Psychologist “Mihaly Csikszentmihalyi has observed that we’re happiest when we’re in this condition of pure awareness. He has famously labeled it ‘flow,’ defining it as the state ‘in which people are so involved in an activity that nothing else seems to matter… Most importantly for our theme, this state of heightened awareness—full absorption in what one is doing—is also characterized by the loss of self-consciousness… The ‘somebody self’ disappears when we are truly happy; the inner voice shuts up… There is, however, a difference between being mindlessly absorbed in an activity—passively watching television or a movie or staring at the computer, for example—and what we might call mindful unselfconsciousness in our actions.”
Marut notes that “any activity can be made much more enjoyable and rewarding if it’s done for its own sake… Any endeavor we do with mindful unselfconsciousness can get us into the flow.” He draws a parallel with play. “The point of play is found not in the completion but in the process…. Children, before they are taught that the point is to ‘win,’ exemplify the pure version of playful activity… Kids get totally and tirelessly absorbed in what is, after all, purposeless action.”
The author writes about mental afflictions. “Pride is one of the principal causes of depression and low self-esteem. What is elevated too high will fall very low…. In the short run, pride can only sustain its illusion of superiority by remaining a big fish in a small pond… Feeling guilty about our failures, like the depression that often feeds on such guilt, is really just another form of narcissistic self-absorption. It doesn’t help, and in fact it saps the energy we need to feel better about ourselves. Regret, on the other hand, is the acknowledgment that giving in to the mental afflictions hurts oneself and others…. Constant fretting and stressing out about the future just ruins the present and, in general, spoils the limited time we have here on earth.” He also writes about losing our cool—what Pema Chӧdrӧn refers to as shenpa. “With wisdom we understand that it is never in our self-interest to be anything other than cool, calm, and collected.”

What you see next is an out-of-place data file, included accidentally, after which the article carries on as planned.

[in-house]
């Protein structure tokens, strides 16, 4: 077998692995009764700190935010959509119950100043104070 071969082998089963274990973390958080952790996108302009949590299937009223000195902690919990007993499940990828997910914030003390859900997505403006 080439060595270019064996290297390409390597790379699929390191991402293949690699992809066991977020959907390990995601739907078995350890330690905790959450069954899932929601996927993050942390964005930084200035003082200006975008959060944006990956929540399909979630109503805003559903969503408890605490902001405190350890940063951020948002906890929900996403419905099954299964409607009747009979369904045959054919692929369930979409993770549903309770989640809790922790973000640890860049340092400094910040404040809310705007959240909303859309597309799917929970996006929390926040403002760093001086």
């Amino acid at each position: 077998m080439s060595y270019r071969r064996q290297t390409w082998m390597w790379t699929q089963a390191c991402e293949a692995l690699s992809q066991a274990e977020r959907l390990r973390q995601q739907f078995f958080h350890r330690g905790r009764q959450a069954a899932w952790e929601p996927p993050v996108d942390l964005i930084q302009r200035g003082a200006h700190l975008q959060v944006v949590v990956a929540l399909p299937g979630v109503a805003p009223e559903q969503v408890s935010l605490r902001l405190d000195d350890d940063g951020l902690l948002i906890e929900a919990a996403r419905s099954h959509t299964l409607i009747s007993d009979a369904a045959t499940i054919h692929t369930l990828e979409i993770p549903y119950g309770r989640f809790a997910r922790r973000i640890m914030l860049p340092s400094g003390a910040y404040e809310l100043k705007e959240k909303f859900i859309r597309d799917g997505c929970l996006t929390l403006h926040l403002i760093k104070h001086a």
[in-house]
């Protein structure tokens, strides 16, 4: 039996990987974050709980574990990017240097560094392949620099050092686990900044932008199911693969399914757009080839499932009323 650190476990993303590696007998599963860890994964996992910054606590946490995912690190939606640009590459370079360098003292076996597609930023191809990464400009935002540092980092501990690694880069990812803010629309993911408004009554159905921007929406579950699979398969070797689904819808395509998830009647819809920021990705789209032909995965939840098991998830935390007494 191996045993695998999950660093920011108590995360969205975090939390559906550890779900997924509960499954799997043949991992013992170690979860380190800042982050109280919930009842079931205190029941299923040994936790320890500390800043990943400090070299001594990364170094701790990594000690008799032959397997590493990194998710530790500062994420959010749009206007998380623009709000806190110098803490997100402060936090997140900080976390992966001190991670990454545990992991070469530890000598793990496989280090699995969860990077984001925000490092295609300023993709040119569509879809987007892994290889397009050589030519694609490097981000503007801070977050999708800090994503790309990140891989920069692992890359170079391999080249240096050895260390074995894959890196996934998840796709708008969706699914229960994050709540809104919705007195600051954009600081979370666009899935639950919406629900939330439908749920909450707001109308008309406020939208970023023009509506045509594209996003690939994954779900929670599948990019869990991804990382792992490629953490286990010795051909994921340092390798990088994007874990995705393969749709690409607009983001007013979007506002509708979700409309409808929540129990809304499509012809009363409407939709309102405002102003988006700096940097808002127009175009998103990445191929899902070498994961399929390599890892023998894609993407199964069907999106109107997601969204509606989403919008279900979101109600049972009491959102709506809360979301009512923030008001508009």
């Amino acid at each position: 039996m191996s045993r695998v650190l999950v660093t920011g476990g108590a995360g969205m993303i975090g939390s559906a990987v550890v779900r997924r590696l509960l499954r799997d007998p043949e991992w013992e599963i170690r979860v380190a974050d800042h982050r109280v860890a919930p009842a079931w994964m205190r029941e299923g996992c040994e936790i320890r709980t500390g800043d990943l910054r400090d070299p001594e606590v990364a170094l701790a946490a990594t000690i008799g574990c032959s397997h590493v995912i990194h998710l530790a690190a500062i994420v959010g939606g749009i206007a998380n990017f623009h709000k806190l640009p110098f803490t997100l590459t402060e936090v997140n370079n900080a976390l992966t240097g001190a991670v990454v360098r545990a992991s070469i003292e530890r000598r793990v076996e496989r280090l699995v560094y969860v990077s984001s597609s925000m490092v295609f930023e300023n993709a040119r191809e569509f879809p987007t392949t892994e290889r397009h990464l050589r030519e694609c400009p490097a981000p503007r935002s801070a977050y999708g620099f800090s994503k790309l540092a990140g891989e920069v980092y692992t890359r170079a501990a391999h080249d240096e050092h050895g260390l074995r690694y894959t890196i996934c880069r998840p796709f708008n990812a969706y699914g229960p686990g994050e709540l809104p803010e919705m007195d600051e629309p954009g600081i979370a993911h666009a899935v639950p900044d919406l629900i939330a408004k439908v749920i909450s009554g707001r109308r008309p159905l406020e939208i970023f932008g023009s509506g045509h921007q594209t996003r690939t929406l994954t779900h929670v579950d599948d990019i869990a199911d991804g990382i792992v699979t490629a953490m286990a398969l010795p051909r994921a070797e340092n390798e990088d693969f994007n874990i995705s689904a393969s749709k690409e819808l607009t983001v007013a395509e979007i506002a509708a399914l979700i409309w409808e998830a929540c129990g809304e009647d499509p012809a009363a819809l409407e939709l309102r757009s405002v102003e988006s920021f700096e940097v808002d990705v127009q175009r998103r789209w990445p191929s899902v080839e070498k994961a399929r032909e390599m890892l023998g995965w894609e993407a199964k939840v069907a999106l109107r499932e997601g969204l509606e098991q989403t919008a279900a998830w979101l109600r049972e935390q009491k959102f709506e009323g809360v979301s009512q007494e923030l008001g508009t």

The author comments on religion in general. “Those who are practicing religion… are practicing being more expansive and inclusive in their love, compassion, empathy, and sense of interconnectedness with others. And those who aren’t practicing the true intent of religion are in the business of creating more, not less, divisiveness and ill will among people—often very loudly. Religion, it has been said, is like a swimming pool. All the noise is coming from the shallow end.”
And he makes a side note about his own religious affiliation. “In October of 2013, I made the difficult decision to give back my monk’s vows after living for eight years as an ordained monastic… Being a monk in the Tibetan Buddhist tradition no longer seemed to accord with my developing nondenominational spiritual orientation, nor with the [desire] to try to live more as a nobody instead of a special somebody.”
In closing, Marut points out that “happiness can only be founded in truth, not in illusion. Remember, they say nobody’s perfect. So why not be nobody?”
Marut, Lama. Be Nobody. Hillsboro, Oregon: Beyond Words, 2014. Buy from Amazon.com